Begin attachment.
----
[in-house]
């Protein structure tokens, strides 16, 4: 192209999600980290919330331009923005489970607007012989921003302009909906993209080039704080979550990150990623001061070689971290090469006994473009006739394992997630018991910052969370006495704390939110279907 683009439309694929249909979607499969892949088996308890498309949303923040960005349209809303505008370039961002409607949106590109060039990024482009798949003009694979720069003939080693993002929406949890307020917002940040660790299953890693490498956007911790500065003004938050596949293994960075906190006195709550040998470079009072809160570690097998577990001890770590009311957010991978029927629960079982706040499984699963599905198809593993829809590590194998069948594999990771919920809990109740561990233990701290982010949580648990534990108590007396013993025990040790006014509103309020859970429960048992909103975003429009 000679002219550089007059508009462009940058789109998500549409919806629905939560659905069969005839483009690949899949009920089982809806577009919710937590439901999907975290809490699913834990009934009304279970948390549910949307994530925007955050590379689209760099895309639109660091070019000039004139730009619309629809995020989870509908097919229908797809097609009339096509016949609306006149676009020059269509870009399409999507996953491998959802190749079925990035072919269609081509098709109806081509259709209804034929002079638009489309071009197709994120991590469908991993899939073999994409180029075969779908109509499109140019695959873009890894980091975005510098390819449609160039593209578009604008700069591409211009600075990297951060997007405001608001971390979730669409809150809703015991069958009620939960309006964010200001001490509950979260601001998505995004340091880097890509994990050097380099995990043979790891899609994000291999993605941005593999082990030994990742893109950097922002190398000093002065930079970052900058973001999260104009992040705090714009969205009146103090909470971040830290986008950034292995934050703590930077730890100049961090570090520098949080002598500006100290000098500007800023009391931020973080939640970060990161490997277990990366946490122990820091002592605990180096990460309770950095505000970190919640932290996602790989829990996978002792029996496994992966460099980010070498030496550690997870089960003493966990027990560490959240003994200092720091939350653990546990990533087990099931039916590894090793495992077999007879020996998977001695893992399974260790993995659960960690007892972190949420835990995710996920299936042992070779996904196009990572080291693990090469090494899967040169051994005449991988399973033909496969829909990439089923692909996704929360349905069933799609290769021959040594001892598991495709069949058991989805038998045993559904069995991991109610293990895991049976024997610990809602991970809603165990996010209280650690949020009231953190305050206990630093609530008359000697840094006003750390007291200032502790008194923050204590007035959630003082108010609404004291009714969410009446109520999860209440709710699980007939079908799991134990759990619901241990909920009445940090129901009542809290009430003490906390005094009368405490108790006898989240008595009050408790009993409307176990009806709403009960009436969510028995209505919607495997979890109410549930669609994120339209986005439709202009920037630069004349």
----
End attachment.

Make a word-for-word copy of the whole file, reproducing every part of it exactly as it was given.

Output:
[in-house]
């Protein structure tokens, strides 16, 4: 192209999600980290919330331009923005489970607007012989921003302009909906993209080039704080979550990150990623001061070689971290090469006994473009006739394992997630018991910052969370006495704390939110279907 683009439309694929249909979607499969892949088996308890498309949303923040960005349209809303505008370039961002409607949106590109060039990024482009798949003009694979720069003939080693993002929406949890307020917002940040660790299953890693490498956007911790500065003004938050596949293994960075906190006195709550040998470079009072809160570690097998577990001890770590009311957010991978029927629960079982706040499984699963599905198809593993829809590590194998069948594999990771919920809990109740561990233990701290982010949580648990534990108590007396013993025990040790006014509103309020859970429960048992909103975003429009 000679002219550089007059508009462009940058789109998500549409919806629905939560659905069969005839483009690949899949009920089982809806577009919710937590439901999907975290809490699913834990009934009304279970948390549910949307994530925007955050590379689209760099895309639109660091070019000039004139730009619309629809995020989870509908097919229908797809097609009339096509016949609306006149676009020059269509870009399409999507996953491998959802190749079925990035072919269609081509098709109806081509259709209804034929002079638009489309071009197709994120991590469908991993899939073999994409180029075969779908109509499109140019695959873009890894980091975005510098390819449609160039593209578009604008700069591409211009600075990297951060997007405001608001971390979730669409809150809703015991069958009620939960309006964010200001001490509950979260601001998505995004340091880097890509994990050097380099995990043979790891899609994000291999993605941005593999082990030994990742893109950097922002190398000093002065930079970052900058973001999260104009992040705090714009969205009146103090909470971040830290986008950034292995934050703590930077730890100049961090570090520098949080002598500006100290000098500007800023009391931020973080939640970060990161490997277990990366946490122990820091002592605990180096990460309770950095505000970190919640932290996602790989829990996978002792029996496994992966460099980010070498030496550690997870089960003493966990027990560490959240003994200092720091939350653990546990990533087990099931039916590894090793495992077999007879020996998977001695893992399974260790993995659960960690007892972190949420835990995710996920299936042992070779996904196009990572080291693990090469090494899967040169051994005449991988399973033909496969829909990439089923692909996704929360349905069933799609290769021959040594001892598991495709069949058991989805038998045993559904069995991991109610293990895991049976024997610990809602991970809603165990996010209280650690949020009231953190305050206990630093609530008359000697840094006003750390007291200032502790008194923050204590007035959630003082108010609404004291009714969410009446109520999860209440709710699980007939079908799991134990759990619901241990909920009445940090129901009542809290009430003490906390005094009368405490108790006898989240008595009050408790009993409307176990009806709403009960009436969510028995209505919607495997979890109410549930669609994120339209986005439709202009920037630069004349």